For Java engineers, here's mine - I convert to char array to avoid multiple substring calls ... and to make the tail recursion easier:

public String reverse(String text) {
        return reverseHelper(text.length() - 1, text.toCharArray());
    }
    
    private String reverseHelper(int index, char[] text) {
        return index < 0? "" : text[index] + reverseHelper(index - 1, text);
    }

- Anonymous on January 15, 2010 | Flag Reply
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0
of 0 vote

Oh, I forgot to add ... now can you write a function to reverse the words in a string. In other words "This version of Anonymous is the greatest coder on the planet" should be "planet the on coder greatest the is Anonymous of version This"

- Anonymous on January 16, 2010 | Flag Reply
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0
of 0 vote

How about:

#include <stdio.h>
#include <string.h>

void reverse(char *stringToReverse);

int main (int argc, const char * argv[]) {
	char str[] = "fours";
	
    reverse(str);
	printf("%s", str);
    return 0;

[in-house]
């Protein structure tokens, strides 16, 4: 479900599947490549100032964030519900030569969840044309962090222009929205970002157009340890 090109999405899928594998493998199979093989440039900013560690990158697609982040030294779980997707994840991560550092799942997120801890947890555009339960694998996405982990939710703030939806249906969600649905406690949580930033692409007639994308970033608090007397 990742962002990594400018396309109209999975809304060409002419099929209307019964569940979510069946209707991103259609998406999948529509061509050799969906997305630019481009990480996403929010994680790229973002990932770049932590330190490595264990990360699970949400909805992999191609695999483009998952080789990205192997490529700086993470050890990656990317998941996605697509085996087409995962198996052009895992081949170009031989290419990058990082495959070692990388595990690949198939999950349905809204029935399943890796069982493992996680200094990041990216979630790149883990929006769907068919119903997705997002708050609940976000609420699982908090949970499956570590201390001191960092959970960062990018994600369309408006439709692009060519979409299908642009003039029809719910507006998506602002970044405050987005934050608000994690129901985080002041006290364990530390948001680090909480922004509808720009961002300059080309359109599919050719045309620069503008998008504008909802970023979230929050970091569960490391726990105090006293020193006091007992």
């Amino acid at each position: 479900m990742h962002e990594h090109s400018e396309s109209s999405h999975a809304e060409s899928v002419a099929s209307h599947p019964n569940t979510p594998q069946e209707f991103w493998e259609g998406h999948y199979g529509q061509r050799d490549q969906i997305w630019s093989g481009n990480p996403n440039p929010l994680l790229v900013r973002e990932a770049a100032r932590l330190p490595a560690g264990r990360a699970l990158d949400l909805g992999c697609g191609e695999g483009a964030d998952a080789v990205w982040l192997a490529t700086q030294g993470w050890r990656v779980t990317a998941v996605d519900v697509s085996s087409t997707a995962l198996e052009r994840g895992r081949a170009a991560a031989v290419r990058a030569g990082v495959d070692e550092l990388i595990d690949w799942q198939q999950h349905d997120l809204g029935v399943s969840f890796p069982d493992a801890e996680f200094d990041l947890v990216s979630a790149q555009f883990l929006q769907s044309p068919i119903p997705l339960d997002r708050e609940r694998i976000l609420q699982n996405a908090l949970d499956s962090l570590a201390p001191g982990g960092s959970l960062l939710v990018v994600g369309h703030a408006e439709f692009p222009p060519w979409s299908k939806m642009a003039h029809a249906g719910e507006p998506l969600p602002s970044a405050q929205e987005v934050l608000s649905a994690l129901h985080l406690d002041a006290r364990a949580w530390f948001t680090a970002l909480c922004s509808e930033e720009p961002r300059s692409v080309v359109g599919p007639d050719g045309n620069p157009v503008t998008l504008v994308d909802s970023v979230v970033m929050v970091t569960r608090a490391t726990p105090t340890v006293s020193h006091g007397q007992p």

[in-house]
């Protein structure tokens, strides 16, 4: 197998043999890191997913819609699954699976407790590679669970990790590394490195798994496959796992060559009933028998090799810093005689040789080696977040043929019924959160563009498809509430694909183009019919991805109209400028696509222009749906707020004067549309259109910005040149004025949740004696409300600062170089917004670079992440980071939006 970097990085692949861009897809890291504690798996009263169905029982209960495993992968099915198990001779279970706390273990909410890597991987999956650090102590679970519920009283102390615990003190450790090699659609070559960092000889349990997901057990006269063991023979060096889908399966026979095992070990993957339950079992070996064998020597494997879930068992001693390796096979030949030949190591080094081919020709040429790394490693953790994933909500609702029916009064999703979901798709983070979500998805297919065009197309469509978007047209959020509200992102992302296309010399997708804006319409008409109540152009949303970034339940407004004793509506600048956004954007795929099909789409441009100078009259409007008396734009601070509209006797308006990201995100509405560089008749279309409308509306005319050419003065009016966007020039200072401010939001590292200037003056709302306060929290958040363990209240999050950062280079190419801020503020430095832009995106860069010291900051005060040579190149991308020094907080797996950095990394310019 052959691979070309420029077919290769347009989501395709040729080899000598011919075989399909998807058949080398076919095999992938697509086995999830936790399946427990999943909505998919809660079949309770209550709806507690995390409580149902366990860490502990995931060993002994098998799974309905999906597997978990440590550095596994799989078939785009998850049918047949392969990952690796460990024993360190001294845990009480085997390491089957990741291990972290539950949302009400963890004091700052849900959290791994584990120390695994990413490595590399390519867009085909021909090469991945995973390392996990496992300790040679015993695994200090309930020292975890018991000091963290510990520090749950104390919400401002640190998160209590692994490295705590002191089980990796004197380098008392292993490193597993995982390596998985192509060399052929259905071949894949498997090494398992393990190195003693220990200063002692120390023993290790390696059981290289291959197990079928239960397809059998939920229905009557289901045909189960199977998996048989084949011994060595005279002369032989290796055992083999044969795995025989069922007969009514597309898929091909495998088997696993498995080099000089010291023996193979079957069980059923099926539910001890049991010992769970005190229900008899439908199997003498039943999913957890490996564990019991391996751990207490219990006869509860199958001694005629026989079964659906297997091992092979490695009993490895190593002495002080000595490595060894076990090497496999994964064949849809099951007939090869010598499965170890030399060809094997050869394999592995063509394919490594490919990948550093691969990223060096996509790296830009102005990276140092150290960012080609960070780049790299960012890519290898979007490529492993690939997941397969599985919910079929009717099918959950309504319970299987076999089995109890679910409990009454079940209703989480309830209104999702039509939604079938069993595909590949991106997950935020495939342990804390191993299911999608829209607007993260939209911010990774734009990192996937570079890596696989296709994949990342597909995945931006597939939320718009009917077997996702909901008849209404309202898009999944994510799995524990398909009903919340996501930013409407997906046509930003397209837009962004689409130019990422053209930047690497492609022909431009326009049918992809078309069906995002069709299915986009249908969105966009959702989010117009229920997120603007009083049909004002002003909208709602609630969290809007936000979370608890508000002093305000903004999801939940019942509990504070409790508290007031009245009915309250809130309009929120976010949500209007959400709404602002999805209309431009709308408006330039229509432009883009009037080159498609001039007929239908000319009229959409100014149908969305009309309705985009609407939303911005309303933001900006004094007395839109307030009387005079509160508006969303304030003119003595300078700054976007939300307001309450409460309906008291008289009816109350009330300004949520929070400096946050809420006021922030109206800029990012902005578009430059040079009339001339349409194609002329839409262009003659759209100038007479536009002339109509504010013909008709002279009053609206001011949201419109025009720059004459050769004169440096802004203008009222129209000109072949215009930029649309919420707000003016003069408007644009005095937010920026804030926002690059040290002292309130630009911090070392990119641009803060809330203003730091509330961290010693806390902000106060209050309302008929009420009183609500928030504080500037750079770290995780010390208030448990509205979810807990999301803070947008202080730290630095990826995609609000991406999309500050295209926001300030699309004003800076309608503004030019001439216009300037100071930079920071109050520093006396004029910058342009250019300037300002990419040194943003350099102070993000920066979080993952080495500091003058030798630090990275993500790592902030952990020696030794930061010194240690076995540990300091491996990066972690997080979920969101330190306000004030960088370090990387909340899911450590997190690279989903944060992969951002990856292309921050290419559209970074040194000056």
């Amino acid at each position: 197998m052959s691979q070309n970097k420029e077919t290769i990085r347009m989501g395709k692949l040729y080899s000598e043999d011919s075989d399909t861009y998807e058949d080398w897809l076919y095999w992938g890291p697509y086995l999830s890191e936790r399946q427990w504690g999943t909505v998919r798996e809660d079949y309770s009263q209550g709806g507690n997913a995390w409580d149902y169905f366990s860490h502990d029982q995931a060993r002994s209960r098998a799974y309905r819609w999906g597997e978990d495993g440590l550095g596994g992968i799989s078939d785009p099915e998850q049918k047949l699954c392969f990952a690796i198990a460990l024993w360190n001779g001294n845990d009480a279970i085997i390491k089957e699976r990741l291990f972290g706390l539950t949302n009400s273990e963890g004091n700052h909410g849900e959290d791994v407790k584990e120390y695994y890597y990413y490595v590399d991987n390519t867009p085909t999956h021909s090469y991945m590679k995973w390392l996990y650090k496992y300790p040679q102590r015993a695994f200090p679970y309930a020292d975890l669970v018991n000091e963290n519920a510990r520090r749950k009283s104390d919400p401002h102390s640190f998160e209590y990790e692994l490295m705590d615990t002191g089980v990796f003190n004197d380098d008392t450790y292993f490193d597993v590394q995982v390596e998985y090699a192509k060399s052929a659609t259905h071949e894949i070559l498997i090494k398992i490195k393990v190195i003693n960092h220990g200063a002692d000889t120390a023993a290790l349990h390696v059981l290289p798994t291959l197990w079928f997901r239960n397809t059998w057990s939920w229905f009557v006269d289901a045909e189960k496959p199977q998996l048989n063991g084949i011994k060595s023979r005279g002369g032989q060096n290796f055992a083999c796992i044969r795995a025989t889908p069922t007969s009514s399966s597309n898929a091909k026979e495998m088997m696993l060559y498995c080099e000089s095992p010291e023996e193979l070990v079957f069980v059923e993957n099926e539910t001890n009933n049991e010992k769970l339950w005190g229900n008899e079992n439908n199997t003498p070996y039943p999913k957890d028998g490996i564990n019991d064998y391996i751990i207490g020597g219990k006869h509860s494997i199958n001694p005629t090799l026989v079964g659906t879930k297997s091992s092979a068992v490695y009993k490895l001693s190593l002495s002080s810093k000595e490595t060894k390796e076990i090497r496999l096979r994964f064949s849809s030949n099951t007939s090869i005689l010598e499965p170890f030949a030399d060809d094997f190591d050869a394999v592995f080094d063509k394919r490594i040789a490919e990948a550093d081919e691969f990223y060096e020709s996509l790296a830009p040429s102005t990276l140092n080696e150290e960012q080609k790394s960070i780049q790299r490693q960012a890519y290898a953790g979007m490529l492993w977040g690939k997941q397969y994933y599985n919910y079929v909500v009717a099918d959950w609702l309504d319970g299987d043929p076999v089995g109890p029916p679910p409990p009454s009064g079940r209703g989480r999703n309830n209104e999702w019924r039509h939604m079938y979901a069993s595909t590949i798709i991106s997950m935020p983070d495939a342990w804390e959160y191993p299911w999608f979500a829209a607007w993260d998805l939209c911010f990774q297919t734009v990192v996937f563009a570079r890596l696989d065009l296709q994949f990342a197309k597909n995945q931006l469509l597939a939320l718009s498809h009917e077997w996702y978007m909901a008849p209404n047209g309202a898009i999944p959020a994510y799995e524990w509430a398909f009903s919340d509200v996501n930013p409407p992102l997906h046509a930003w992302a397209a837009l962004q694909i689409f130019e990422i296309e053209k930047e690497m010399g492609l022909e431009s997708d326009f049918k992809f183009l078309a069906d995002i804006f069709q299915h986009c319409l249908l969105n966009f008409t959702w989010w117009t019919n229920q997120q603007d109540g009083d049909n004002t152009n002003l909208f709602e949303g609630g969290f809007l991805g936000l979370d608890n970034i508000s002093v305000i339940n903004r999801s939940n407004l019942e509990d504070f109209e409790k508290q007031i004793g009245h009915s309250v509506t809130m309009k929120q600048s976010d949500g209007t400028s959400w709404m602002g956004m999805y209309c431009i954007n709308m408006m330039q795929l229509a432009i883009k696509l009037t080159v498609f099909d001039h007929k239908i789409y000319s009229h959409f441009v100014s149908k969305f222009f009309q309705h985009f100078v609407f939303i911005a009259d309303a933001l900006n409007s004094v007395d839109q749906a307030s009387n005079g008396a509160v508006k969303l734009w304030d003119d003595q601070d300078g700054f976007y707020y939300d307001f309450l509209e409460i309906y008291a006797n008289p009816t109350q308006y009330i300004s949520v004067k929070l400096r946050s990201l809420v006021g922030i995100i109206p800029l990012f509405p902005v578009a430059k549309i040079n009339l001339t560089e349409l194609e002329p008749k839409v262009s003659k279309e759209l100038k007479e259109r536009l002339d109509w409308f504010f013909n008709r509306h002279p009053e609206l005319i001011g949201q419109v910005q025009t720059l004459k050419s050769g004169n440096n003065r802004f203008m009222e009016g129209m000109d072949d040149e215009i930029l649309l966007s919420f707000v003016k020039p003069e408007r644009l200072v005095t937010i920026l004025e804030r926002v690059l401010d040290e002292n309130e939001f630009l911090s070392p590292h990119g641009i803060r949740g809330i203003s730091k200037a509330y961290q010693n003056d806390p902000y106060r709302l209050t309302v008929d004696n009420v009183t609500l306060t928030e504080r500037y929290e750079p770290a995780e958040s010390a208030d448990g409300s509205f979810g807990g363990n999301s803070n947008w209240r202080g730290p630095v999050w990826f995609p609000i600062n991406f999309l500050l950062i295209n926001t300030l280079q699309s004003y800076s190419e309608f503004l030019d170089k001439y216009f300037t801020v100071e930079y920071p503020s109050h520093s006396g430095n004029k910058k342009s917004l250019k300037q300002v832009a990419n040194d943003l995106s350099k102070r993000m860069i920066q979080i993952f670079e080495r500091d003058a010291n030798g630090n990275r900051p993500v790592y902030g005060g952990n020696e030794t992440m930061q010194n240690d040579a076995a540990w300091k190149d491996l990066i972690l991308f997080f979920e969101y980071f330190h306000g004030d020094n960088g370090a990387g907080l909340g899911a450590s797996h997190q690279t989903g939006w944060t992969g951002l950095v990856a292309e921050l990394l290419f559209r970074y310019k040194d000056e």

}

void reverse(char *stringToReverse) {
	int start = 0;
	int temp = strlen(stringToReverse); 
	int end = temp - 1;
	
	while (end >= start) {
		stringToReverse[temp] = stringToReverse[start];
		stringToReverse[start] = stringToReverse[end];
		stringToReverse[end] = stringToReverse[temp];
		start++;
		end--;
	}
	
	stringToReverse[temp] = '\0';
}

- Chris on March 30, 2011 | Flag Reply
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0
of 0 vote

<pre lang="" line="1" title="CodeMonkey52687" class="run-this">public class ReverseString {

public static void main(String args[])
{
String str = "";
String reversedStr = "";
Scanner input = new Scanner(System.in);
input.useDelimiter(System.getProperty("line.separator"));
System.out.println("Enter a string to reverse: ");
str = input.next();
if(str != null && str.trim().length()!=0)
{
reversedStr = reversedStr.concat(str.substring(str.length()-1));
for(int i=str.length()-2; i>=0; i--)
{
System.out.println(reversedStr);
reversedStr = reversedStr.concat(str.substring(i, i+1));

}
}
System.out.println(reversedStr);
}
}</pre>

- bee on May 14, 2011 | Flag Reply
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0
of 0 vote

Java code Eg: revString("Submit".toCharArray(), 0, 5)